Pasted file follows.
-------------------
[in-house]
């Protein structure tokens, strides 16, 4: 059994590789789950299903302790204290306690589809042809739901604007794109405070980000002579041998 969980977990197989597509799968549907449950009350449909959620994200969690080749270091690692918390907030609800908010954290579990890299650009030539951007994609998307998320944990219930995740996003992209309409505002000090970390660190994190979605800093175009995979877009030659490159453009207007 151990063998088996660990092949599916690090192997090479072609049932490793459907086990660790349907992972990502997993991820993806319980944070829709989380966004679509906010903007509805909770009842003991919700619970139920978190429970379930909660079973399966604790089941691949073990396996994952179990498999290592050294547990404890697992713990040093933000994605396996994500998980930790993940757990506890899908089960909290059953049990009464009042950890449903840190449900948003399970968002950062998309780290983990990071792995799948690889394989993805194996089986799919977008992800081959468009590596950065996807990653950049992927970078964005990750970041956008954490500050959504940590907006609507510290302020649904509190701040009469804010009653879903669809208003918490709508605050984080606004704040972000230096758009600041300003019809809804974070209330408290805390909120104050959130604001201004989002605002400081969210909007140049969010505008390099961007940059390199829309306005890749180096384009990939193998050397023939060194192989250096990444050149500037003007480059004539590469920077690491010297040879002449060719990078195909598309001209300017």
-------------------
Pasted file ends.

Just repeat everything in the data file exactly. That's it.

[in-house]
């Protein structure tokens, strides 16, 4: 059994590789789950299903302790204290306690589809042809739901604007794109405070980000002579041998 969980977990197989597509799968549907449950009350449909959620994200969690080749270091690692918390907030609800908010954290579990890299650009030539951007994609998307998320944990219930995740996003992209309409505002000090970390660190994190979605800093175009995979877009030659490159453009207007 151990063998088996660990092949599916690090192997090479072609049932490793459907086990660790349907992972990502997993991820993806319980944070829709989380966004679509906010903007509805909770009842003991919700619970139920978190429970379930909660079973399966604790089941691949073990396996994952179990498999290592050294547990404890697992713990040093933000994605396996994500998980930790993940757990506890899908089960909290059953049990009464009042950890449903840190449900948003399970968002950062998309780290983990990071792995799948690889394989993805194996089986799919977008992800081959468009590596950065996807990653950049992927970078964005990750970041956008954490500050959504940590907006609507510290302020649904509190701040009469804010009653879903669809208003918490709508605050984080606004704040972000230096758009600041300003019809809804974070209330408290805390909120104050959130604001201004989002605002400081969210909007140049969010505008390099961007940059390199829309306005890749180096384009990939193998050397023939060194192989250096990444050149500037003007480059004539590469920077690491010297040879002449060719990078195909598309001209300017």